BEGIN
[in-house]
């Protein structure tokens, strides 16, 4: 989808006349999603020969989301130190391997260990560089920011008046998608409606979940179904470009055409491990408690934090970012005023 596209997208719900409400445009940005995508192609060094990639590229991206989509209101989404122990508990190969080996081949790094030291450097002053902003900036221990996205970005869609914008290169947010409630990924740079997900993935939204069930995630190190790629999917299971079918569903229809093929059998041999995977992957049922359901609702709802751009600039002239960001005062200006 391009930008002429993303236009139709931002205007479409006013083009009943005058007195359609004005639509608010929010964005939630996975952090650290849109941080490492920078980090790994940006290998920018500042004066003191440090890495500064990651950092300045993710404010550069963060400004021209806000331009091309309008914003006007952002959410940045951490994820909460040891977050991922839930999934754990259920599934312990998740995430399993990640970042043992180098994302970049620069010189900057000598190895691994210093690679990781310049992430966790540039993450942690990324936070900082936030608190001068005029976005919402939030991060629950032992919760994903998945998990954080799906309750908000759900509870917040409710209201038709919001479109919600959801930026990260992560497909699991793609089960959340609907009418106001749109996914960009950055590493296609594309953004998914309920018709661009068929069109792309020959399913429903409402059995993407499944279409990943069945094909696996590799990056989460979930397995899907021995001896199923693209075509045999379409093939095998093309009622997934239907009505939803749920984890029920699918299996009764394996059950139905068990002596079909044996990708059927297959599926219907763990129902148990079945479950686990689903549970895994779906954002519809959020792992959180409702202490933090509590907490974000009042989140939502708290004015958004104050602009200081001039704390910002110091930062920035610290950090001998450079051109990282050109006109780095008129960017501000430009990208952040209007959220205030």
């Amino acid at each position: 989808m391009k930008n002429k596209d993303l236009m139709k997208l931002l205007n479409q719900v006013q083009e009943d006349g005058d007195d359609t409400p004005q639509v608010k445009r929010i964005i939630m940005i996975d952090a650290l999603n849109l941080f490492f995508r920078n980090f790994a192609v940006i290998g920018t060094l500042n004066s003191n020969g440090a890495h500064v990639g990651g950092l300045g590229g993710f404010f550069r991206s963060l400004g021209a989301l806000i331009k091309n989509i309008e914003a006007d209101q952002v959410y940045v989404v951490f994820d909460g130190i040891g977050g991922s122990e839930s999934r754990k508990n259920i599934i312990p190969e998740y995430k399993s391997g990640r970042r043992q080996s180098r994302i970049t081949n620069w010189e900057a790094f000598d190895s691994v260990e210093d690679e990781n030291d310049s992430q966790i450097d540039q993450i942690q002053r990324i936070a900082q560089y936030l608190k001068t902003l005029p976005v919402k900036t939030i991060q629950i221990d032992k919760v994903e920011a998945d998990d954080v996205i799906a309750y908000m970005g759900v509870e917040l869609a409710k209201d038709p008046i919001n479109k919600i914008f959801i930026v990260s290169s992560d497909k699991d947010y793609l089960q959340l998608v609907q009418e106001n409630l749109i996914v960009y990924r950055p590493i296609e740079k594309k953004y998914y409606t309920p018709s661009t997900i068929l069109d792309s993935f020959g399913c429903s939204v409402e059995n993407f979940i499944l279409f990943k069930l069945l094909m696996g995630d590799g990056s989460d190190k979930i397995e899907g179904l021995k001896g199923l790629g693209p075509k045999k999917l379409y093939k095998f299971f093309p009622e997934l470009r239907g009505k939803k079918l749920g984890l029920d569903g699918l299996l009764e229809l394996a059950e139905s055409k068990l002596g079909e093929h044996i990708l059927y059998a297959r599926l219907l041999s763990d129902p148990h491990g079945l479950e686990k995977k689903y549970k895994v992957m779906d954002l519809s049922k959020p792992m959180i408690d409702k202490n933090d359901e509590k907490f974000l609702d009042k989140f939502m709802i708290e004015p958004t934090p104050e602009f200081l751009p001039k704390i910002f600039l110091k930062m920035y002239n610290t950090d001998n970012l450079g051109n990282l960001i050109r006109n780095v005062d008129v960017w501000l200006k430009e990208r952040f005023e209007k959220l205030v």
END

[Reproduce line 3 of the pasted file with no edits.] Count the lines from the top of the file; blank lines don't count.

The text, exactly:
């Amino acid at each position: 989808m391009k930008n002429k596209d993303l236009m139709k997208l931002l205007n479409q719900v006013q083009e009943d006349g005058d007195d359609t409400p004005q639509v608010k445009r929010i964005i939630m940005i996975d952090a650290l999603n849109l941080f490492f995508r920078n980090f790994a192609v940006i290998g920018t060094l500042n004066s003191n020969g440090a890495h500064v990639g990651g950092l300045g590229g993710f404010f550069r991206s963060l400004g021209a989301l806000i331009k091309n989509i309008e914003a006007d209101q952002v959410y940045v989404v951490f994820d909460g130190i040891g977050g991922s122990e839930s999934r754990k508990n259920i599934i312990p190969e998740y995430k399993s391997g990640r970042r043992q080996s180098r994302i970049t081949n620069w010189e900057a790094f000598d190895s691994v260990e210093d690679e990781n030291d310049s992430q966790i450097d540039q993450i942690q002053r990324i936070a900082q560089y936030l608190k001068t902003l005029p976005v919402k900036t939030i991060q629950i221990d032992k919760v994903e920011a998945d998990d954080v996205i799906a309750y908000m970005g759900v509870e917040l869609a409710k209201d038709p008046i919001n479109k919600i914008f959801i930026v990260s290169s992560d497909k699991d947010y793609l089960q959340l998608v609907q009418e106001n409630l749109i996914v960009y990924r950055p590493i296609e740079k594309k953004y998914y409606t309920p018709s661009t997900i068929l069109d792309s993935f020959g399913c429903s939204v409402e059995n993407f979940i499944l279409f990943k069930l069945l094909m696996g995630d590799g990056s989460d190190k979930i397995e899907g179904l021995k001896g199923l790629g693209p075509k045999k999917l379409y093939k095998f299971f093309p009622e997934l470009r239907g009505k939803k079918l749920g984890l029920d569903g699918l299996l009764e229809l394996a059950e139905s055409k068990l002596g079909e093929h044996i990708l059927y059998a297959r599926l219907l041999s763990d129902p148990h491990g079945l479950e686990k995977k689903y549970k895994v992957m779906d954002l519809s049922k959020p792992m959180i408690d409702k202490n933090d359901e509590k907490f974000l609702d009042k989140f939502m709802i708290e004015p958004t934090p104050e602009f200081l751009p001039k704390i910002f600039l110091k930062m920035y002239n610290t950090d001998n970012l450079g051109n990282l960001i050109r006109n780095v005062d008129v960017w501000l200006k430009e990208r952040f005023e209007k959220l205030v």